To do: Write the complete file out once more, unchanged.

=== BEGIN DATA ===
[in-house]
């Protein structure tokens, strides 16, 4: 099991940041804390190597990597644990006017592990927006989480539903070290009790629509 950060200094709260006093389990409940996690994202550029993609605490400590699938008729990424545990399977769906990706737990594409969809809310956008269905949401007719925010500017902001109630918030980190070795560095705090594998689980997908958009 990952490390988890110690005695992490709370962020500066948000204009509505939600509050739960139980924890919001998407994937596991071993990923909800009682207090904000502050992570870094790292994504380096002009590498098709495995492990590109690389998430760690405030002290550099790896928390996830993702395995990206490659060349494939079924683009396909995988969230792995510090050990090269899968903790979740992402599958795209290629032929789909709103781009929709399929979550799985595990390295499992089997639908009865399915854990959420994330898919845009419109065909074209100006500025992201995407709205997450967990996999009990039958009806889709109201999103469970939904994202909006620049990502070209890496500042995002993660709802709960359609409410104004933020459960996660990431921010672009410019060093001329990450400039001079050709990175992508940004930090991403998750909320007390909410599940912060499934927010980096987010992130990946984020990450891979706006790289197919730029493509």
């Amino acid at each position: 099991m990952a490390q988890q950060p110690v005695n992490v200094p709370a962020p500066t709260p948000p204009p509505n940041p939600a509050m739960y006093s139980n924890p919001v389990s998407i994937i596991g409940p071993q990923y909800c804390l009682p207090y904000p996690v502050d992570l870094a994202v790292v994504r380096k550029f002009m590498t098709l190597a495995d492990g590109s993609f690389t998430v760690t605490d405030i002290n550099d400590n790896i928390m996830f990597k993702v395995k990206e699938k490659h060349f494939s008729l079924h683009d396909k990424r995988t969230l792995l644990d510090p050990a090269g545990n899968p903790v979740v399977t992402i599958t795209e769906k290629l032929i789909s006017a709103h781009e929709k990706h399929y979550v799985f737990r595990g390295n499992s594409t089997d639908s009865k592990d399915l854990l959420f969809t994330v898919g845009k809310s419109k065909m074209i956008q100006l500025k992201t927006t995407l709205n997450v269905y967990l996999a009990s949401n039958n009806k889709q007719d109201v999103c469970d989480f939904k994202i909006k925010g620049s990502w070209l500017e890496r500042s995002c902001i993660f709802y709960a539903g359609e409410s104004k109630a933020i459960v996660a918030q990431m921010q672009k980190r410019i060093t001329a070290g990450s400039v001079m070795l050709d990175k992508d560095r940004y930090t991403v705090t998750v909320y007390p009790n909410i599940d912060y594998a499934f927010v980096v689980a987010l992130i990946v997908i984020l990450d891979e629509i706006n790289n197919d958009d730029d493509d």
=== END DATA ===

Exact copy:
[in-house]
């Protein structure tokens, strides 16, 4: 099991940041804390190597990597644990006017592990927006989480539903070290009790629509 950060200094709260006093389990409940996690994202550029993609605490400590699938008729990424545990399977769906990706737990594409969809809310956008269905949401007719925010500017902001109630918030980190070795560095705090594998689980997908958009 990952490390988890110690005695992490709370962020500066948000204009509505939600509050739960139980924890919001998407994937596991071993990923909800009682207090904000502050992570870094790292994504380096002009590498098709495995492990590109690389998430760690405030002290550099790896928390996830993702395995990206490659060349494939079924683009396909995988969230792995510090050990090269899968903790979740992402599958795209290629032929789909709103781009929709399929979550799985595990390295499992089997639908009865399915854990959420994330898919845009419109065909074209100006500025992201995407709205997450967990996999009990039958009806889709109201999103469970939904994202909006620049990502070209890496500042995002993660709802709960359609409410104004933020459960996660990431921010672009410019060093001329990450400039001079050709990175992508940004930090991403998750909320007390909410599940912060499934927010980096987010992130990946984020990450891979706006790289197919730029493509």
């Amino acid at each position: 099991m990952a490390q988890q950060p110690v005695n992490v200094p709370a962020p500066t709260p948000p204009p509505n940041p939600a509050m739960y006093s139980n924890p919001v389990s998407i994937i596991g409940p071993q990923y909800c804390l009682p207090y904000p996690v502050d992570l870094a994202v790292v994504r380096k550029f002009m590498t098709l190597a495995d492990g590109s993609f690389t998430v760690t605490d405030i002290n550099d400590n790896i928390m996830f990597k993702v395995k990206e699938k490659h060349f494939s008729l079924h683009d396909k990424r995988t969230l792995l644990d510090p050990a090269g545990n899968p903790v979740v399977t992402i599958t795209e769906k290629l032929i789909s006017a709103h781009e929709k990706h399929y979550v799985f737990r595990g390295n499992s594409t089997d639908s009865k592990d399915l854990l959420f969809t994330v898919g845009k809310s419109k065909m074209i956008q100006l500025k992201t927006t995407l709205n997450v269905y967990l996999a009990s949401n039958n009806k889709q007719d109201v999103c469970d989480f939904k994202i909006k925010g620049s990502w070209l500017e890496r500042s995002c902001i993660f709802y709960a539903g359609e409410s104004k109630a933020i459960v996660a918030q990431m921010q672009k980190r410019i060093t001329a070290g990450s400039v001079m070795l050709d990175k992508d560095r940004y930090t991403v705090t998750v909320y007390p009790n909410i599940d912060y594998a499934f927010v980096v689980a987010l992130i990946v997908i984020l990450d891979e629509i706006n790289n197919d958009d730029d493509d």